Assessment of Embrittlement of VHTR Structural Alloys in Impure Helium Environments Page: 2 of 63
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Assessment of Embrittlement of VHTR Structural Alloys
in Impure Helium Environments
The environmental degradation of intermediate heat exchanger (IHX) materials in impure helium
has been identified as an area of research with major ramifications on the design of very high
temperature reactors (VHTR). It has been reported that in some helium enviroments, non ductile
failure is a significant failure mode for Alloy 617 for long-term elevated-temperature service.
Non ductile failure of intermediate exchangers can result in catastropic conquences; however, the
knowledge of creep crack initiation and creep crack growth (CCG) in candidate alloys is very
limited. Current codes and code cases for the candidate alloys do not provide specific guidelines
for effects of impure helium on the high temperature behavior. The work reported here explores
creep crack growth characterization of Alloy 617 and Alloy 800H at elevated temperatures in air
and impure helium environments, providing information on the reliability of these alloys in
VHTR for long-term service. Alloy 617 was found to exhibit superior tensile properties,
hardness, and CCG resistance compared to Alloy 800H. For Alloy 617 test at 700 0C, a notable
increase in the resistance to crack growth was measured in air compared to the helium
environment; CCG results for Alloy 800H suggest that air and helium environments produce
similar behavior. Testing of grain boundary engineered (GBE) Alloy 617 samples revealed that
this technique produces superior mechanical properties in many respects; however, GBE samples
exhibited inferior resistance to creep crack growth compared to the other Alloy 617 samples
tested under similar conditions. Grain size is noted as a confounding factor in creep crack growth
Helium is the coolant that has been chosen for the Next Generation Nuclear Plant (NGNP), a
very high temperature helium-cooled reactor (VHTR) for generating electricity and co-
generating hydrogen using the process heat from the reactor. The helium coolant in high
temperature reactors inevitably contains low levels of impurities during steady-state operation.
The primary impurities are small amounts of H2, H20, CH4, CO, CO2 and N2 from a variety of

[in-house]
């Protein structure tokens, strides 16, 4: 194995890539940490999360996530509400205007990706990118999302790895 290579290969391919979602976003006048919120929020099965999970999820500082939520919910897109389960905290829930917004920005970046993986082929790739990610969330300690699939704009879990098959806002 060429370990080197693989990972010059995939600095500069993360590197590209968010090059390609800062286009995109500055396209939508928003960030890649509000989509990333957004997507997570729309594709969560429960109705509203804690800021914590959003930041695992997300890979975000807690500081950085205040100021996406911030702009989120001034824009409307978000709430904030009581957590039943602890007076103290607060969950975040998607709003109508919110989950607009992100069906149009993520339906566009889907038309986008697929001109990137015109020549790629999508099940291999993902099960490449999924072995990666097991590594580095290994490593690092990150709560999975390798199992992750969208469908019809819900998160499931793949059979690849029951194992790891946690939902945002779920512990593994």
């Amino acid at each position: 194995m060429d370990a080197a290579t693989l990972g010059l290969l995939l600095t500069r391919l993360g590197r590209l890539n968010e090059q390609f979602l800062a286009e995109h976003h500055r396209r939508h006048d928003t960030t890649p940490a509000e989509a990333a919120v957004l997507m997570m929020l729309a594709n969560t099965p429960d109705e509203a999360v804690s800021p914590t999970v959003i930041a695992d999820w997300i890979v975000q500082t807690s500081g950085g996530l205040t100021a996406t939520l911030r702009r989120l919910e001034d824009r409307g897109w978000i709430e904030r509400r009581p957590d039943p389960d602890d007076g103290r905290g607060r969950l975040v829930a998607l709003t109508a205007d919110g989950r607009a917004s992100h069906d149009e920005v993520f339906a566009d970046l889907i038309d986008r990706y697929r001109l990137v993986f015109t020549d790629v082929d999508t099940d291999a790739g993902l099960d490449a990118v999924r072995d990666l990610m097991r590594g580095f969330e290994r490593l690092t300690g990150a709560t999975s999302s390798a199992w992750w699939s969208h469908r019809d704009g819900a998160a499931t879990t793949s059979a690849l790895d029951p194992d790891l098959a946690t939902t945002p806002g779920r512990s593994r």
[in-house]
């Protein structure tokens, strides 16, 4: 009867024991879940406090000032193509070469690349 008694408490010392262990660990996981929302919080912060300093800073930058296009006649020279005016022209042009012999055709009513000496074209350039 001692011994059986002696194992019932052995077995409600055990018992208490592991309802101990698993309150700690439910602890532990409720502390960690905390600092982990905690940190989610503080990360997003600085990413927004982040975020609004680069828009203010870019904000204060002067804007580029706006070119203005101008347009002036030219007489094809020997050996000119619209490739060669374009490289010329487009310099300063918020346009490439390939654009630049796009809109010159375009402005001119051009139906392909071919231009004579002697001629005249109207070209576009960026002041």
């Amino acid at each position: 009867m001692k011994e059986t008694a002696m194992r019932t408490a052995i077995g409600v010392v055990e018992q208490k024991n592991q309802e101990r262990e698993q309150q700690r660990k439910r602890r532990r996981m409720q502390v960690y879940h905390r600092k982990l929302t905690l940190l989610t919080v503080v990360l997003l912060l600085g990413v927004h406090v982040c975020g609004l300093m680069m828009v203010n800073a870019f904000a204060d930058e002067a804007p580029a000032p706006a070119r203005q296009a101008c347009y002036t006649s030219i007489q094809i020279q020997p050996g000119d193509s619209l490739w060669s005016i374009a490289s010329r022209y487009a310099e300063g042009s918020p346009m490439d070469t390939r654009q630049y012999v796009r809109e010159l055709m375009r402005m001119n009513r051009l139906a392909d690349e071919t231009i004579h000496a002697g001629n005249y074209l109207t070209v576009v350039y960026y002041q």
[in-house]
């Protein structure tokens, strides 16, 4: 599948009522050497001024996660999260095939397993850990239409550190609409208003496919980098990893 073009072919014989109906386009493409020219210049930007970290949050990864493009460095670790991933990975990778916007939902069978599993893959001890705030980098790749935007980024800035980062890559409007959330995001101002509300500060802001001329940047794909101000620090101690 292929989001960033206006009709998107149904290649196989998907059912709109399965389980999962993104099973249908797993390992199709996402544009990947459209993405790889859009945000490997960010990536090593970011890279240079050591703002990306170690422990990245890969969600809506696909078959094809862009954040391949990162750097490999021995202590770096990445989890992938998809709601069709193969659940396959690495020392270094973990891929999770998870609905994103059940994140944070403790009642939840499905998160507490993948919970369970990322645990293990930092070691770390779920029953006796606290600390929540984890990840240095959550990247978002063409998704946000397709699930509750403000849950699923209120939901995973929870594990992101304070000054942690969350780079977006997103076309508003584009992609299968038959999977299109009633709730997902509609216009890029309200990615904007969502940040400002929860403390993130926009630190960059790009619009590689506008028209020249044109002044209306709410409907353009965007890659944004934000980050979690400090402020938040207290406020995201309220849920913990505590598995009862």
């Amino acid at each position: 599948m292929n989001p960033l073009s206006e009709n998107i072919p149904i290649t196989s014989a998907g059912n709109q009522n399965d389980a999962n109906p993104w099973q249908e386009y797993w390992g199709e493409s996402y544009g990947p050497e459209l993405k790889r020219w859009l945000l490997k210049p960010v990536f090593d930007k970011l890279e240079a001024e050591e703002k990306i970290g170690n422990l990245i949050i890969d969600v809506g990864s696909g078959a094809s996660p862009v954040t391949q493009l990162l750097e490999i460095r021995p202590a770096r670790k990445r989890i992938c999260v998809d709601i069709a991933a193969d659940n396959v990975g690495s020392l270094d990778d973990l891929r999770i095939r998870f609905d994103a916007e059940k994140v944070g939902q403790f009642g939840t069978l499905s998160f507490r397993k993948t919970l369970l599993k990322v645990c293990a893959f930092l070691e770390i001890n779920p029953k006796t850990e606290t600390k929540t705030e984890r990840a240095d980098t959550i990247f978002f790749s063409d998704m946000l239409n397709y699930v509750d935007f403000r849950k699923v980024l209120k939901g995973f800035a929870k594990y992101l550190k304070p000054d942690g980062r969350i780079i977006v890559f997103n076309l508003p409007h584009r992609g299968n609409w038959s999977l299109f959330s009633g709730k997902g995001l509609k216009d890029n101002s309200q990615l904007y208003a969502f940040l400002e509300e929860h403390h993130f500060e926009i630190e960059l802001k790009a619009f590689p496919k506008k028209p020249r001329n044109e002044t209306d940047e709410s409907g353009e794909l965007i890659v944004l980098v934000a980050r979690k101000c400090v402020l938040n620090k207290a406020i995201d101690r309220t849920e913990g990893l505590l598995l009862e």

sources in the reactor circuit. These impurities are problematic because the structural alloys used
in the heat exchangers can experience significant long-term corrosion by these gaseous
impurities present at elevated temperatures. The maximum primary helium coolant temperature
in the high temperature reactor is expected to be at 850-1000 C, although early prototype
designs may use a lower maximum temperature. Currently, the primary candidates for
intermediate heat exchangers are Alloy 617, Haynes 230, Alloy 800H and Hastelloy X. The
corrosion may involve oxidation, carburization or decarburization depending on temperature,
oxygen partial pressure, carbon activity, and alloy composition. These corrosion reactions can
substantially affect long-term mechanical properties such as crack-growth rate and fracture
toughness, creep rupture, and fatigue. Although there are some studies on the effects of
impurities of helium coolant on creep rupture and fatigue strength, very little is known about the
effects of impurities on the creep crack initiation and crack growth rate in candidate alloys at
elevated temperatures. Stress-assisted grain boundary oxidation is one mechanism of creep crack
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Crone, Wendy; Cao, Guoping & Sridhara, Kumar. Assessment of Embrittlement of VHTR Structural Alloys in Impure Helium Environments, report, May 31, 2013; United States. (digital.library.unt.edu/ark:/67531/metadc836772/m1/2/: accessed December 9, 2018), University of North Texas Libraries, Digital Library, digital.library.unt.edu; crediting UNT Libraries Government Documents Department.